Political Conversations in the Workplace

In case you haven’t been reading the news, or watching tv, or listening to the radio, or checking your Social Media account, this is an election year.  As such, it is inevitable that a political conversation will arise at work.

Political rights and free speech are not absolute in the workplace.  Employers, particularly in Florida are guaranteed the right to discipline or even terminate employees for being disruptive or unproductive.  However there are certain types of political activities that are protected.

While no federal or state law protects from discrimination based on “political views or affiliation” there is still some already existing protections that may apply.

  1. Your supervisor makes discriminatory remarks about the race or gender of a certain candidate, and you report these comments.

You are protected from retaliation under Florida and US law.  Discriminatory statements, comments or jokes are detrimental to harmony in the workplace, whether they are politically motivated or not.  If an employee is terminated for reporting such activity, he/she is guaranteed protection under state and federal law and the employer may be found liable for wrongful termination.

  1. Your employer fires you for voting for a particular candidate, or for not voting at all.

This is actually a felony under Florida § 104.081 “It is unlawful for any person having one or more persons in his or her service as employees to discharge or threaten to discharge any employee in his or her service for voting or not voting in any election, state, county, or municipal, for any candidate or measure submitted to a vote of the people. Any person who violates the provisions of this section is guilty of a felony of the third degree”

  1. You request time off work to go to voting precinct on Election Day and your employer denies your request.

Florida has no laws governing requests for time off to vote.  Municipal and local ordinances vary depending on jurisdiction.  However, the State of Florida grants county Supervisors of Election broad authority in coordinating early voting times and locations.  These early voting locations are generally open for at least a week prior to Election Day and include weekends.  Check with your local Supervisor of Elections for more details regarding early or absentee voting.

Workplace Bullying: When does Uncomfortable become Unlawful?

In most workplaces there is a fair amount of unwanted harassment and “bullying”, most corporations have strict rules in place to curb this type of behavior.  It has long been seen as bad for morale and causes unneeded tress and turnover in most occupations.  In Florida, there are no “anti-bullying laws”, however, there is a point where bullying crosses over into discrimination and harassment.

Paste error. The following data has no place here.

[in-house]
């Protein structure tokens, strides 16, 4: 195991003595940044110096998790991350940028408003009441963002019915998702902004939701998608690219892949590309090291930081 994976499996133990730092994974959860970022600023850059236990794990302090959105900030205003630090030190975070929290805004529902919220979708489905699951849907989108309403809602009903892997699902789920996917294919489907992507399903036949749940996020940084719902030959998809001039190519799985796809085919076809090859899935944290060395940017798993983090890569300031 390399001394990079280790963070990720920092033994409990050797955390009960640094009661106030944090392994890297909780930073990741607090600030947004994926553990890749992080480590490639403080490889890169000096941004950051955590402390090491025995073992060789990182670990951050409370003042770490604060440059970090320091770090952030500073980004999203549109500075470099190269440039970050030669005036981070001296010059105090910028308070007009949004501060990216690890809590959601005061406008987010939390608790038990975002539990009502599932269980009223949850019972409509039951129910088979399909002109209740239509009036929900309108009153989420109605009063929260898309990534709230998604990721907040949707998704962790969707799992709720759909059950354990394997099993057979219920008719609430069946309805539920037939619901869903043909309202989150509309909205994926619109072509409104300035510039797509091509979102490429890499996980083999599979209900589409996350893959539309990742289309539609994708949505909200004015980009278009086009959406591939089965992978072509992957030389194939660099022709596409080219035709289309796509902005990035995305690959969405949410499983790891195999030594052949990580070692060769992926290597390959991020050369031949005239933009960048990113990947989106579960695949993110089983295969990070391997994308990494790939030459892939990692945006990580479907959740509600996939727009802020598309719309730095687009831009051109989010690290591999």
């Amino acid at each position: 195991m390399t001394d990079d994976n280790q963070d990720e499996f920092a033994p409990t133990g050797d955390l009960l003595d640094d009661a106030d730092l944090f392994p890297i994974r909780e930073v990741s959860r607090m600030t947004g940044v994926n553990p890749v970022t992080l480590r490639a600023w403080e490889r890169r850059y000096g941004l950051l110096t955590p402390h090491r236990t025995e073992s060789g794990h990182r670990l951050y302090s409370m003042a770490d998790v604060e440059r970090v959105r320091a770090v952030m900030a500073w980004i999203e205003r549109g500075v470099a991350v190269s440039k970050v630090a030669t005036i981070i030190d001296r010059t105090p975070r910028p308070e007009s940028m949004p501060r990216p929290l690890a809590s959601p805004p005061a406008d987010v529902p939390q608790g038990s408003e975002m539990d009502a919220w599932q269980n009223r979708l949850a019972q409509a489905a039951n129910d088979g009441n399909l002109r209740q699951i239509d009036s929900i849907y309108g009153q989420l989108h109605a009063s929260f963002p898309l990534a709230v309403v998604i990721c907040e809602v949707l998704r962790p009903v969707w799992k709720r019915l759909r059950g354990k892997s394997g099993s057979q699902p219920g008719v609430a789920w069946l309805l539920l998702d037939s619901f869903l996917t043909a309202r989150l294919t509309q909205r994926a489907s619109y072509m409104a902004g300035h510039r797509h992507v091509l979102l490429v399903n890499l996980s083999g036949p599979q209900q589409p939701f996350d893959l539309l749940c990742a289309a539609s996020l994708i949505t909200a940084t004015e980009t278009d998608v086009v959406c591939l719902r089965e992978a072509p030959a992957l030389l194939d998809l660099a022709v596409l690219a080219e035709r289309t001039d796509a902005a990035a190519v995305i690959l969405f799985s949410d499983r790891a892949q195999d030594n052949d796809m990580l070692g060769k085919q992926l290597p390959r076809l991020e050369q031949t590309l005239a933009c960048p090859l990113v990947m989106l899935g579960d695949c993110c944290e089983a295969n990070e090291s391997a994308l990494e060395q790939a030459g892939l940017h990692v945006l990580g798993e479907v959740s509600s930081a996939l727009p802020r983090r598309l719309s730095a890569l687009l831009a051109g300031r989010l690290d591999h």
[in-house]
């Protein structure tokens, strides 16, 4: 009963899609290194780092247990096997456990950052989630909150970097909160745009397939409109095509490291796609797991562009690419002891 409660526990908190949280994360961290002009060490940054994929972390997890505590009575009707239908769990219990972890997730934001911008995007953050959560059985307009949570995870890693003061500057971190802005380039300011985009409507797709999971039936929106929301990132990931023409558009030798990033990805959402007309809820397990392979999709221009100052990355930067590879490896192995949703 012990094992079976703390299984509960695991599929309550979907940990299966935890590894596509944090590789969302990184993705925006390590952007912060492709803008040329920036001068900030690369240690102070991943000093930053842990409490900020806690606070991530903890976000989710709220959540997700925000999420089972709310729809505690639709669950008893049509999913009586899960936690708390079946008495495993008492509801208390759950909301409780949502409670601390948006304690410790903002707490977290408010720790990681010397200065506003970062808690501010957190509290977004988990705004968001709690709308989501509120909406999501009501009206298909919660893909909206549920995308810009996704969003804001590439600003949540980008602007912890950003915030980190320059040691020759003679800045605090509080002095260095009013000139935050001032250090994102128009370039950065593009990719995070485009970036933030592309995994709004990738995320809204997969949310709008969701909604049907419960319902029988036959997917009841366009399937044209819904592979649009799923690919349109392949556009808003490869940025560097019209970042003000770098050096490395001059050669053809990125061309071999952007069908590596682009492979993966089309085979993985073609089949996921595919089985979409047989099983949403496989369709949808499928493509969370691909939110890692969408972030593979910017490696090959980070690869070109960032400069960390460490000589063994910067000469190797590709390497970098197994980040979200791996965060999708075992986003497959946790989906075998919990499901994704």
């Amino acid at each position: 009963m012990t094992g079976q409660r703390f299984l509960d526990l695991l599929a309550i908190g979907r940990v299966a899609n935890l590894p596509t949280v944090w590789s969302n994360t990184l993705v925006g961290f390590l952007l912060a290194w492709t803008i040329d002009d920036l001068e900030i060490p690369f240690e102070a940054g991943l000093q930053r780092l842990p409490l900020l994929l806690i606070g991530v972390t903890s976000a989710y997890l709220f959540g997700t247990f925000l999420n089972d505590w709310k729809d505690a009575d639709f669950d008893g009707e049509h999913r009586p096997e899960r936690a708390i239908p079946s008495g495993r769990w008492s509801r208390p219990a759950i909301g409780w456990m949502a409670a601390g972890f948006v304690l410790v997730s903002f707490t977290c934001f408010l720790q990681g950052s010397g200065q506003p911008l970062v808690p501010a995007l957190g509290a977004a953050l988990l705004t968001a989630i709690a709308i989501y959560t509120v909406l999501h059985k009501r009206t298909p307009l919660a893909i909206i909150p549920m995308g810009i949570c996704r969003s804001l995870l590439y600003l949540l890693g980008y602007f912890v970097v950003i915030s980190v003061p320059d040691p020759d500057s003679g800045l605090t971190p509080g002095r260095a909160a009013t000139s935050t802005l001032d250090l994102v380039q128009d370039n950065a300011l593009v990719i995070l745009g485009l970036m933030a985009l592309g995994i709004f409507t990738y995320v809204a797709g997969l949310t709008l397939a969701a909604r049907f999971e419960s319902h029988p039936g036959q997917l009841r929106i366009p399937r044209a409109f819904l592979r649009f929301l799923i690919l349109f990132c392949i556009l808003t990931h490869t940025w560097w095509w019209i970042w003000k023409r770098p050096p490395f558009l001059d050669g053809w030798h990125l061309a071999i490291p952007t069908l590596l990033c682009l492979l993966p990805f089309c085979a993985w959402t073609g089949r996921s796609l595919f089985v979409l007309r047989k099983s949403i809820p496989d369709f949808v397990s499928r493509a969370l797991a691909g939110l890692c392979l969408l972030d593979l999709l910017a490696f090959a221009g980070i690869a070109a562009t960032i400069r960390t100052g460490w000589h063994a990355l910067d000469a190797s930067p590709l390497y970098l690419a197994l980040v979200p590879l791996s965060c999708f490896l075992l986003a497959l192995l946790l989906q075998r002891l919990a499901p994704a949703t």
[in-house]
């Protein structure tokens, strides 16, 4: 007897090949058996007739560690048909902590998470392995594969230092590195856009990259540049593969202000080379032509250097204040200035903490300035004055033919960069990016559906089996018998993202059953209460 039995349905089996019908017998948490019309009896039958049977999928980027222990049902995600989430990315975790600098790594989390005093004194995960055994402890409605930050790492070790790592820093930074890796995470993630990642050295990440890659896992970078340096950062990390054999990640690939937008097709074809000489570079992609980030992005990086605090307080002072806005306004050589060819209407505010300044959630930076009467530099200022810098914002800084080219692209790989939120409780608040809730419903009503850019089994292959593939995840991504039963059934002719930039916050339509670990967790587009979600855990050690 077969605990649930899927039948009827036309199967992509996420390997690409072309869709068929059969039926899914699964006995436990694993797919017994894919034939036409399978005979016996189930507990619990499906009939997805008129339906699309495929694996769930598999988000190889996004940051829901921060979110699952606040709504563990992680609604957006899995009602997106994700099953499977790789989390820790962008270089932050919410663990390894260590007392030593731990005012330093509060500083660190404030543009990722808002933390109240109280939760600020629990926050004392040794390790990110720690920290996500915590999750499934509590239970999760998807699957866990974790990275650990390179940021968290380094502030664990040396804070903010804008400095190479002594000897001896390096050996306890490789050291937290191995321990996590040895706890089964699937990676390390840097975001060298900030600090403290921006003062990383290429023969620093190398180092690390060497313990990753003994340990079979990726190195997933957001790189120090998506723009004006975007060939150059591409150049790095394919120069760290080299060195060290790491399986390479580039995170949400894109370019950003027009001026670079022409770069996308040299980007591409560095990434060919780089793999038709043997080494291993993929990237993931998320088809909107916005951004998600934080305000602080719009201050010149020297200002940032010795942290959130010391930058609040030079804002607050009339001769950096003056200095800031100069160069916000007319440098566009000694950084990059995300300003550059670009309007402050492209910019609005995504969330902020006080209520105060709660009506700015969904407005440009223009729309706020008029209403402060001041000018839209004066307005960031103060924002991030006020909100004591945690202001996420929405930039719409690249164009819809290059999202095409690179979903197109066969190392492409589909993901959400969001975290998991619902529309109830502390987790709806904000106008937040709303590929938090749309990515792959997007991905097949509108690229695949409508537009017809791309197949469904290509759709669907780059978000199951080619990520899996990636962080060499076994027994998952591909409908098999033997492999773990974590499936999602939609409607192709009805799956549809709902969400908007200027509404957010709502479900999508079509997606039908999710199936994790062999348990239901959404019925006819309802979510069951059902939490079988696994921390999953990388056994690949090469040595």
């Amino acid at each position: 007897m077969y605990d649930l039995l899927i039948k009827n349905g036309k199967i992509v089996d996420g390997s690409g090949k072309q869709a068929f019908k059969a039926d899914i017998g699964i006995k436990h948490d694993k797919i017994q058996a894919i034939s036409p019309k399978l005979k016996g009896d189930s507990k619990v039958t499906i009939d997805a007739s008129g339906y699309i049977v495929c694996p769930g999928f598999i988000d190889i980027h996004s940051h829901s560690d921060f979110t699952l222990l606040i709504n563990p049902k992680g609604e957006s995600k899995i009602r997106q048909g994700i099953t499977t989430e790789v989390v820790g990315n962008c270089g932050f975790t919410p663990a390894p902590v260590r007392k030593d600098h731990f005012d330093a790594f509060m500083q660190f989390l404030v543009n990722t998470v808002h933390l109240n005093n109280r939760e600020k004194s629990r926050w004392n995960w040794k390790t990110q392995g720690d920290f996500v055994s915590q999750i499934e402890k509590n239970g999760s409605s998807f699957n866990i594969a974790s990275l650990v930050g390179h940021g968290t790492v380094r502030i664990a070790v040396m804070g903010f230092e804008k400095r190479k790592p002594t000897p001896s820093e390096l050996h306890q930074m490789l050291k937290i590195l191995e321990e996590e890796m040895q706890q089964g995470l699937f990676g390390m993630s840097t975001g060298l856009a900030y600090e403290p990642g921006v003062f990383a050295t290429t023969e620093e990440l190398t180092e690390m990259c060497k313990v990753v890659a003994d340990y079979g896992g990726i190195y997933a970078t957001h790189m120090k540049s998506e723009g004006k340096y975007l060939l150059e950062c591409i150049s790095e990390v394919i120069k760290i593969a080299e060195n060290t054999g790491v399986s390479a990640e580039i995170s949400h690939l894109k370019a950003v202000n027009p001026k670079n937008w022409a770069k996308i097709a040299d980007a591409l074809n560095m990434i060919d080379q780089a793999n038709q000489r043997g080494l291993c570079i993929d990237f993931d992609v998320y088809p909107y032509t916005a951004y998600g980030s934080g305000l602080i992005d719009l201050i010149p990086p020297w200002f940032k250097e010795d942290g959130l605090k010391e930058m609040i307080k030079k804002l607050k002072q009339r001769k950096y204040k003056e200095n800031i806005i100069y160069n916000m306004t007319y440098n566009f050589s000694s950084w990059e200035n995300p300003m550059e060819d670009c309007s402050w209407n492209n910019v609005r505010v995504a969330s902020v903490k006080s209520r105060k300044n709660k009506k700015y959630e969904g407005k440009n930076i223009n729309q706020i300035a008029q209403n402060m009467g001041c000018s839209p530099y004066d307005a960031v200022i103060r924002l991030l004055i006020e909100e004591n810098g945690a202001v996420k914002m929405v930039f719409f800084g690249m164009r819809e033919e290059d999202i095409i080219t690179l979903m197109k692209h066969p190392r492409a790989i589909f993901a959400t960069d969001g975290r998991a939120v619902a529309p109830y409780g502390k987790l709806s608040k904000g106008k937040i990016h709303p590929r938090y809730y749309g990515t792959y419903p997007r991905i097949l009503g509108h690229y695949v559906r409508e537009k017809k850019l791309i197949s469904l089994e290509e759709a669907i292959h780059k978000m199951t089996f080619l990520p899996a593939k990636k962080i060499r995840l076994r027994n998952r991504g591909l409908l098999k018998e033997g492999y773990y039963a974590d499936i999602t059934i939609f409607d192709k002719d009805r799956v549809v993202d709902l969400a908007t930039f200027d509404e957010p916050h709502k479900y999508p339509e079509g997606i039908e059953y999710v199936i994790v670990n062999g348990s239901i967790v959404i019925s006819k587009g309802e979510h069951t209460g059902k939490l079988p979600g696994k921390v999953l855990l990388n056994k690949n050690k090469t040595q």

The Equal Employment Opportunity Commission (EEOC) investigates hundreds of charges of workplace discrimination and harassment each year.  In Florida, the agency often pairs with the Florida Commission on Human Relations (FCHR) to investigate these charges and determine probable cause and jurisdiction.

The most common charges that lead in lawsuits are based on workplace harassment that is based on discriminatory remarks and exclusionary practices.  Under federal law, employers may not discriminate against an employee or applicant based on race, color, religion, sex, marital status, ethnicity, age (40 or older), or disability.  Discrimination, harassment, and favoritism that is not based on these characteristics is not protected under federal or state law.

When Does Harassment Become Illegal?

Offhand remarks and general poor humor is not necessarily a base for a discrimination lawsuit.   In order to prove an employer is violating federal law, it must be proven that the employer is being abusive, threatening or hostile and enduring the harassment has become a condition of employment.

The unlawful action can be committed by the victim’s supervisor, co-workers or another employee/supervisor in a different office.  The behavior does not have to be directed towards you, but may be indirect in a way that makes you feel threatened or intimidated.  Example of this may be religiously offensive materials being posted in a break room, or circulating mass emails that are intended to harass or provoke discriminatory behavior.  Ultimately, the employer is responsible for maintaining a safe environment and may be held liable for the harassment/discrimination committed by its employees.

Many employers have been proactive in curbing harassment in the work place.  Many programs include interactive training seminars for supervisors and employees, as well as more stringent enforcement of existing policies.  Currently, only three states have anti-bullying laws on the books, but bills have been introduced in 23 others, including Florida.  The Florida “Abusive Workplace Environments” Bill was proposed in 2013, but gained no traction in the Florida State legislature.

If you believe you are a victim of workplace bullying or harassment, you can contact the law office of Massey & Duffy in Gainesville.  Our attorneys are experienced in Employment and Labor Law and known throughout North Florida as one of the top resources for employees who suffer unlawful discrimination and harassment by their employers.  We offer FREE CONSULTATIONS for all employment related cases and are available to represent you.  Please give us a call at (352) 505-8900.